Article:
Students Hit Academic Home Runs at Catholic Schools Night

Tags: Currents, Brooklyn, NY, Catholic Academy, Catholic Education, Diocese of Brooklyn, Sports

By Tim Harfmann

The crowd went wild as the stars took the field on Catholic Schools Night at Coney Island’s MCU Park.

The M.V.Ps, valedictorians and salutatorians from Catholic academies across Brooklyn and Queens, were recognized by Auxiliary Bishop Raymond Chappetto for academic excellence.

Daniel Schilling and Joseph Foye are the valedictorian and salutatorian, respectively, from Saint Camillus in Rockaway.

Although they’re graduating, they’re continuing their Catholic education in high school.

“I just want to grow my faith in God more and follow His Good Will,” said Daniel.

“Catholic education is like a big family,” Joseph explained, “it has good virtues and just a great education.”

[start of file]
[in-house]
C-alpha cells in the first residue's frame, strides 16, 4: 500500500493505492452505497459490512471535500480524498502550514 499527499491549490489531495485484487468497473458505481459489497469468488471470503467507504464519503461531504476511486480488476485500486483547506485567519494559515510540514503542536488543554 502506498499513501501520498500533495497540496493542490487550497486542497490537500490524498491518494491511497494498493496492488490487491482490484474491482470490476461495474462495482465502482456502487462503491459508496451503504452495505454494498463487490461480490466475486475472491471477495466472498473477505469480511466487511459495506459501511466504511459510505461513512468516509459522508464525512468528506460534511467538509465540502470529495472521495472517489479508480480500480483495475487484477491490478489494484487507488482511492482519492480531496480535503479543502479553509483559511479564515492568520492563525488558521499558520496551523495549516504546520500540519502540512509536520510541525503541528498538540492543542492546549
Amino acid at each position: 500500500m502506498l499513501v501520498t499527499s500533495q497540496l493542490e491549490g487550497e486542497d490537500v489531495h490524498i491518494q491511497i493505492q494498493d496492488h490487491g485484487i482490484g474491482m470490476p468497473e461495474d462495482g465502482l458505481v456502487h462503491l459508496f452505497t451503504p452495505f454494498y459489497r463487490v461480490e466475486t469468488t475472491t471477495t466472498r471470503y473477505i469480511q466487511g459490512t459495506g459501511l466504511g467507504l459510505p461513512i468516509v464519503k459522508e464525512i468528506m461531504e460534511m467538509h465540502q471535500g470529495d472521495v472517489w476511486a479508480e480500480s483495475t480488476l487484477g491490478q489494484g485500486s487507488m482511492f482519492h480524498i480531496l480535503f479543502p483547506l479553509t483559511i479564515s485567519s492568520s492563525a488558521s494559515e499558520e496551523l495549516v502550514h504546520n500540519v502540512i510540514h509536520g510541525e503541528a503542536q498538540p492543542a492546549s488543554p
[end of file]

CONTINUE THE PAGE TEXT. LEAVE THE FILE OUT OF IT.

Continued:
Following the ceremony was the highly anticipated softball game between the “Collars and Scholars” — priests and seminarians against teachers and principals.

The Scholars Team co-captains, Chris Scharbach and John O’Brien, were confident in this year’s rematch.

“I ate my Wheaties this morning,” said Scharbach.

His prediction for this year’s winner? “The Scholars in a tight one, 6-4.”

“I think we have a shot this year,” O’Brien agreed. ‘We’re going to get some revenge on the Collars and come out with a win today.”

O’Brien set the stage early, hitting a home run in the bottom of the first inning, their only run of the game.

Defensively, Sister Shrilee Tremont kept the Collars off the bases.

But it wasn’t enough: the Collars strung hits together.

Seminarian Paolo Salazar doubled down the third base line, scoring Father Ed Kachurka.

The Collars picked up the victory 2-to-1, winning for the second consecutive year.

But Collars Team co-captain, Father James Kuroly, said the real winner of the night was Catholic morals.

“We know the importance of Catholic education,” he said.

“I’m a product of Catholic education, many of the teachers and staff are products; and it’s not so much what we do on the field, but how we play the game. That’s certainly taught to us in a Catholic education.”

A show of sportsmanship capped off a fun night had by all.